Friday, May 11, 2012

God Bless America: "Sermon" on the Mount

God Bless America
Written and Directed By: Bobcat Goldthwait
Starring: Joel Murray and Tara Lynn Barr
Director of Photography: Bradley Stonesifer, Editors: David Hopper and Jason Stewart, Production Designer: Natalie Sanfilippo, Original Music: Matt Kollar

            The success of Bobcat Goldthwait has rested on one essential fixture in his comedy: as much as you might find him offensive and vile, he is a “truth teller,” as the kids like to say. His comedy and his films might be over-the-top fantasies that ignore real world consequences, but they are fantasies that we are all supposed to hold deep within our repressed hearts. Consider that during the first five minutes of God Bless America, his latest and most direct polemic rant against American culture, the protagonist has a dream where he murders a loud, constantly crying, and ugly baby. Goldthwait assumes that all of us secretly want to murder that baby as well, along with many other dumb, awful Americans that populate our culture.

            Goldthwait has some truth in God Bless America, but it’s been diluted and packaged in such an odd package that never seems to congeal. There’s promise to his work, the same way Shakes the Clown begins as a seriously dark look into comedy and alcoholism, but he gives up on making a bolder statement for making an easy and not particularly clever one. Add to that the violent fantasies God Bless America indulges, and Goldthwait’s nihilism isn’t just lacking in profundity, it’s making those he holds upright seem just as misguided.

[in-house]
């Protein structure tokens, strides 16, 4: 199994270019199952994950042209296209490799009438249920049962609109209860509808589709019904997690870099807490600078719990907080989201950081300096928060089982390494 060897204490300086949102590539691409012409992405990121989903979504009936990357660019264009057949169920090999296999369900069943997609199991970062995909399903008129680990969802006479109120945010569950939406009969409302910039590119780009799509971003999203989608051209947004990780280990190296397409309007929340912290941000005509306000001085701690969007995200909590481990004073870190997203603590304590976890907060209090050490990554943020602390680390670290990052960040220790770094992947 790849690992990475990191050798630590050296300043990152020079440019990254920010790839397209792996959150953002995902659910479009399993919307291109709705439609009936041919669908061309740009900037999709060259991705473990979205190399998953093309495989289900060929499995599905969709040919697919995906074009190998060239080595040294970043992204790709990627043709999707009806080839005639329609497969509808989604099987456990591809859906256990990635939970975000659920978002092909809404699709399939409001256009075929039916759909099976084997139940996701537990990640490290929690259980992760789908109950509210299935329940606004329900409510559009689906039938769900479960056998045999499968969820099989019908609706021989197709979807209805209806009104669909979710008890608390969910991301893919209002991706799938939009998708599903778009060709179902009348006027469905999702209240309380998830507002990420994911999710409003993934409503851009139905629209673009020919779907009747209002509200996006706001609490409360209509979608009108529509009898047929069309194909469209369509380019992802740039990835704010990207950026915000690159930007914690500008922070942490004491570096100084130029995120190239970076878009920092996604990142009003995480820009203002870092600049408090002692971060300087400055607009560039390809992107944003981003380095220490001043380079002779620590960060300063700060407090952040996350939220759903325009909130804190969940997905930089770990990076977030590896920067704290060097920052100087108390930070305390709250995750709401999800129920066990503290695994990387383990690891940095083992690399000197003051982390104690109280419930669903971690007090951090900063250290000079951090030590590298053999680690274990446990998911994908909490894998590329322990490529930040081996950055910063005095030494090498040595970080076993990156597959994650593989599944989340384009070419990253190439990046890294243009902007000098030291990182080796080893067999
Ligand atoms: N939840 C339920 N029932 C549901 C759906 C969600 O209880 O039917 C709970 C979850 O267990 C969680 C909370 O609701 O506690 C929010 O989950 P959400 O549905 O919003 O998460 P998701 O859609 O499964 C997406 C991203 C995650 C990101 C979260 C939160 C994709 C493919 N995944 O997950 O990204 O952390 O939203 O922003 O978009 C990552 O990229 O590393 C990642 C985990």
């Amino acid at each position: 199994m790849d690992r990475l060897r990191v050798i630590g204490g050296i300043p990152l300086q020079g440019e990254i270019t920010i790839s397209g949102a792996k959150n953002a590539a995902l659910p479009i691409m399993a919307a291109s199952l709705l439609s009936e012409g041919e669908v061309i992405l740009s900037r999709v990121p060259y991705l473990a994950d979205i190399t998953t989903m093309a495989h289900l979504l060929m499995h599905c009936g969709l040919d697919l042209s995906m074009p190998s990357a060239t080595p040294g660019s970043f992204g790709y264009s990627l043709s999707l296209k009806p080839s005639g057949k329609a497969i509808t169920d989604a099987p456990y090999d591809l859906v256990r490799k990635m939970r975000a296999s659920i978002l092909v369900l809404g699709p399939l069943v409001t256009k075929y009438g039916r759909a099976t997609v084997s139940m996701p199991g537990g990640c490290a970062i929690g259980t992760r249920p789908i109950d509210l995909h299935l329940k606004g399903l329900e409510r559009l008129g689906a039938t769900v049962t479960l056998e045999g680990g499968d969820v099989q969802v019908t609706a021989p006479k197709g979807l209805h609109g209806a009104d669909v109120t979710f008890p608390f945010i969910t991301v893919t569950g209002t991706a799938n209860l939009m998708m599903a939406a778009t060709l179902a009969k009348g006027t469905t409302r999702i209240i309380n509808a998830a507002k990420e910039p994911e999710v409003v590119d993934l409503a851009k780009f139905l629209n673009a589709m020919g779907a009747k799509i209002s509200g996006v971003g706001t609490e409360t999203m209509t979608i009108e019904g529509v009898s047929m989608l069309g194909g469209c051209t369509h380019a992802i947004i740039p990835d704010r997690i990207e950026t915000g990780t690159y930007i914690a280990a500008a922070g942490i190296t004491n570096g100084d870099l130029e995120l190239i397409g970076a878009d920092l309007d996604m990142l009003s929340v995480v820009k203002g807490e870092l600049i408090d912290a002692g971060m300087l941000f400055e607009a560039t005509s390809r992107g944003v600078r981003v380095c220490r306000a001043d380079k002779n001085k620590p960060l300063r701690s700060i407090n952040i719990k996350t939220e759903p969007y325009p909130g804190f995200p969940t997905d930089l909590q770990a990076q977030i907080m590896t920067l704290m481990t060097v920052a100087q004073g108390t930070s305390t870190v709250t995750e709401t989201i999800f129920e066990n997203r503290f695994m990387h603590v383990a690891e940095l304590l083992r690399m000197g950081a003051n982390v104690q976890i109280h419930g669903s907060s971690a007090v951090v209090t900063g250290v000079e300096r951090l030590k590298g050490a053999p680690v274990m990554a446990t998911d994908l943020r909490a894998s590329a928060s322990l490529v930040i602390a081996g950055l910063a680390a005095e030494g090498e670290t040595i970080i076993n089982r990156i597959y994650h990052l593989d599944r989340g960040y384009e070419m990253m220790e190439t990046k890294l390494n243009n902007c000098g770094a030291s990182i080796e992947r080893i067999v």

Which is part of the point, I guess. The film follows Joel Murray as Frank, a hapless guy who has reached the end of his rope. He’s fired from his job, his daughter can’t stand him, and he is constantly barraged by the trash that is American culture (Goldthwait’s best statement is by not over-exaggerating the parodies of shows like The Real Housewives and American Idol—he presents them as they are, which makes them all the more disturbing). He puts a gun to his mouth, ready to end it all, when he decides that it would instead be better to kill a teenager that screamed at her parents for not getting her an Escalade for her 16th birthday.

            Along with some coddling by young, violent-crazy teenager Roxy (Tara Lynn Barr) ready to destroy everything in her path, Frank begins a path across America, murdering the worst of the worst: Republican talk show hosts, people who double-park without a care, extremist protesters at funerals, and people who talk at movies. These are people that deserve to die, explains Frank (as a voice piece for Goldthwait, which is a lot of the movie).

            Occasionally, God Bless America seems to question the actions of its heroes (Roxy wants to murder those who want to high-five, as well as Diablo Cody for making Juno), but the problem less with questioning the intention is that Goldthwait never grounds this in a compelling narrative. The film is more indebted to the road comedy than Bonnie and Clyde, but neither Frank nor Roxy feel like fully functioned as much as functional for these moments of violent extravaganza. Goldthwait’s point is that if the sane do-gooders of the world treated the insane as they treat each other, then we’d have a blood bath on our hands. It’s an interesting question, but because Goldthwait is less interested in exploring this question (Taxi Driver did it 40 years ago anyways) than just exploring his own dark fun because he can. I just wish I didn’t have to go with him. 

No comments: